For a week or more, the mainstreets transformed into colourful outdoor nurseries, displaying endless rows of potted cumquat trees, yellow, red and purple chrysanthemums, orchids and many other flowers I am unable to name. The gardeners who’d brought the flowers from their market gardens on the outskirts of town, slept on foldout chairs on the footpaths next to their flowers. The newspapers urged people to get on with it and buy their special Tet trees and flowers so that the gardeners could return home to their own beds, but many held out until the last day, because it’s common knowledge that prices go down the closer it get’s to the New Year.
The bigger the tree and the more blossoms or orange fruit it bears, the more luck it is thought to bring. Large trees cost a small fortune and many people rent these trees for the duration of the Tet holidays. What a great concept. Imagine renting a Christmas tree each year!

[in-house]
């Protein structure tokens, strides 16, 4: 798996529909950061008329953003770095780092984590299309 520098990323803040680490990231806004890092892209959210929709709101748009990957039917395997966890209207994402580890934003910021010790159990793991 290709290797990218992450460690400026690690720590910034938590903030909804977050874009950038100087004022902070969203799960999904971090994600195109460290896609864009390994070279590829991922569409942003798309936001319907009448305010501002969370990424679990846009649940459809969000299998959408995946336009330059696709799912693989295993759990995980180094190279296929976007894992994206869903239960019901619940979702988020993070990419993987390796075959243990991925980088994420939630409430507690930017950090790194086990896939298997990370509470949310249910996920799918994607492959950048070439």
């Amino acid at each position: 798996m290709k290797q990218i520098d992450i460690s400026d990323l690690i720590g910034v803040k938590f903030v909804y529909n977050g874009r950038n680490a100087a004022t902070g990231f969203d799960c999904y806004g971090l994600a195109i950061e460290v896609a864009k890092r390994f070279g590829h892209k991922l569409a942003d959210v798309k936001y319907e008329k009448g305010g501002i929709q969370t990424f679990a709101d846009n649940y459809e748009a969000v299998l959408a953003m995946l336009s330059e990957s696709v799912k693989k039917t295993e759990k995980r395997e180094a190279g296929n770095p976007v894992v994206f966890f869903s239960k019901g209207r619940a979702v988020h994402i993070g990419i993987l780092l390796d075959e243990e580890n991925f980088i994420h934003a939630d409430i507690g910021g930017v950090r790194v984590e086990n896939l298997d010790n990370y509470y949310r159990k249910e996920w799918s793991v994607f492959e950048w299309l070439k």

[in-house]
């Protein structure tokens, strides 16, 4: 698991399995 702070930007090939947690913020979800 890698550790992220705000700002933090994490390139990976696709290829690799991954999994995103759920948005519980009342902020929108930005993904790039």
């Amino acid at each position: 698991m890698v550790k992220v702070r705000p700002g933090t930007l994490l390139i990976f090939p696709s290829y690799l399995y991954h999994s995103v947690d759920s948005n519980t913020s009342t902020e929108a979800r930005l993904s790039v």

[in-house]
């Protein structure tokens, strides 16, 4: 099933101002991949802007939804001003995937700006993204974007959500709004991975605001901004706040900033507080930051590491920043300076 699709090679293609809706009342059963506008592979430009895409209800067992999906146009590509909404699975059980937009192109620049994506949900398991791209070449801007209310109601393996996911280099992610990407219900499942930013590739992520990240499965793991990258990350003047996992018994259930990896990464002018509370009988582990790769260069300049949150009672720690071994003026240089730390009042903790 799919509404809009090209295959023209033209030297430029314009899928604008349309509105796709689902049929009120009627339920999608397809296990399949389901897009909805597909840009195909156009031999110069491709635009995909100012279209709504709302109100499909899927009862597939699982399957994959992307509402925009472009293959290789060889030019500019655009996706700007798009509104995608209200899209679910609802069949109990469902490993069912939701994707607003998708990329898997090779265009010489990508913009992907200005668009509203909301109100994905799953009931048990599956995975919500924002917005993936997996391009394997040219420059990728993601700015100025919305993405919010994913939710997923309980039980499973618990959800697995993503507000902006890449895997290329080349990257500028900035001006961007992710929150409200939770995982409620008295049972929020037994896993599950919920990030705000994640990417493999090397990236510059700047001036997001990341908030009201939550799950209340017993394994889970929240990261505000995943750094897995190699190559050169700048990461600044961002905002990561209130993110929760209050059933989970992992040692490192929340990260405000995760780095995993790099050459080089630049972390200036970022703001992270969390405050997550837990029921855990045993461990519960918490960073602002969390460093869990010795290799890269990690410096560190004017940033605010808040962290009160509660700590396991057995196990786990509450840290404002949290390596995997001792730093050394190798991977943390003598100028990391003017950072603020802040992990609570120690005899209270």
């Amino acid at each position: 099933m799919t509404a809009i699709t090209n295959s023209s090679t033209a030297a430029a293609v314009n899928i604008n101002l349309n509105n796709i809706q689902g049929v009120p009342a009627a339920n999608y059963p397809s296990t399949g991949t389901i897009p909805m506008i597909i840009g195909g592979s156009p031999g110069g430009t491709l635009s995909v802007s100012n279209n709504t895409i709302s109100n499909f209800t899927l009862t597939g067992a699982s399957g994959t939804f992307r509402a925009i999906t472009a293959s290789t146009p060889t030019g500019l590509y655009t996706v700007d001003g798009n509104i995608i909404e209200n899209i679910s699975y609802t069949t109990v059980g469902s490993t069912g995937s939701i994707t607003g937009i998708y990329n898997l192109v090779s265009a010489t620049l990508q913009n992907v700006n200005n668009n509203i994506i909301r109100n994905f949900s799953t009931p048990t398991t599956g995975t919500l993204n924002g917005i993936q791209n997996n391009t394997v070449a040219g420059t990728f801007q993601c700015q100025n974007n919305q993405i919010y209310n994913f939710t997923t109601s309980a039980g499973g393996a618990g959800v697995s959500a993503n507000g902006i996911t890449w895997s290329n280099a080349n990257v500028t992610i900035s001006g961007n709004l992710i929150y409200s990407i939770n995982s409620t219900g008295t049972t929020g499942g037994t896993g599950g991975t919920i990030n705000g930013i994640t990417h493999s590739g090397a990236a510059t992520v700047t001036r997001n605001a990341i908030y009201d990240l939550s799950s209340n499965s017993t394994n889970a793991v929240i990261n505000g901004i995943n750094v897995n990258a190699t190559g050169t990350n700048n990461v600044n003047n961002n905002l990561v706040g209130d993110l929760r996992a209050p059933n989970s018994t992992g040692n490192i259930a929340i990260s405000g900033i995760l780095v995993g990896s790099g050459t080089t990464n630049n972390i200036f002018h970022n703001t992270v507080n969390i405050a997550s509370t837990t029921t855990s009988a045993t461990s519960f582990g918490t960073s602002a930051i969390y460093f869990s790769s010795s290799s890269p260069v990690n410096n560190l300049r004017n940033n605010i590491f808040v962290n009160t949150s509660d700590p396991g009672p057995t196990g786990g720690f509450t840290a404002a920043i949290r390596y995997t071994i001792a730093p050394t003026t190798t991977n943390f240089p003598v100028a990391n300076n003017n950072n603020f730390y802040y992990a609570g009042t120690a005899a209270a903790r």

For days everybody was busy carting home these special Tet flowers to be placed in front of homes, shops, even the bulldozers on construction sites got decorated with potted yellow chrysanthemums, all in an effort to harness good luck and prosperity for the new year.
I too carted home my very own cumquat tree which is meant to represent peace and calm, but only if it’s positioned right in front of the main entrance as I learned when my neighbor made me shift the heavy pot. It’s the equivalent to the Christmas tree and everybody’s tree but mine was adorned with greeting cards, good luck symbols and fairy lights.
For a week the air was fragranced with cinnamon incense, the streets were decorated with flags and lanterns and every home sparkled in a shower of flowers in the lucky colours red and yellow. Just before Tet the streets were swept cleaner than I’d ever seen. During Tet it is forbidden to sweep the home to avoid sweeping away the good luck.
The new year was welcomed at midnight with huge fireworks and I was lucky enough to watch from my balcony.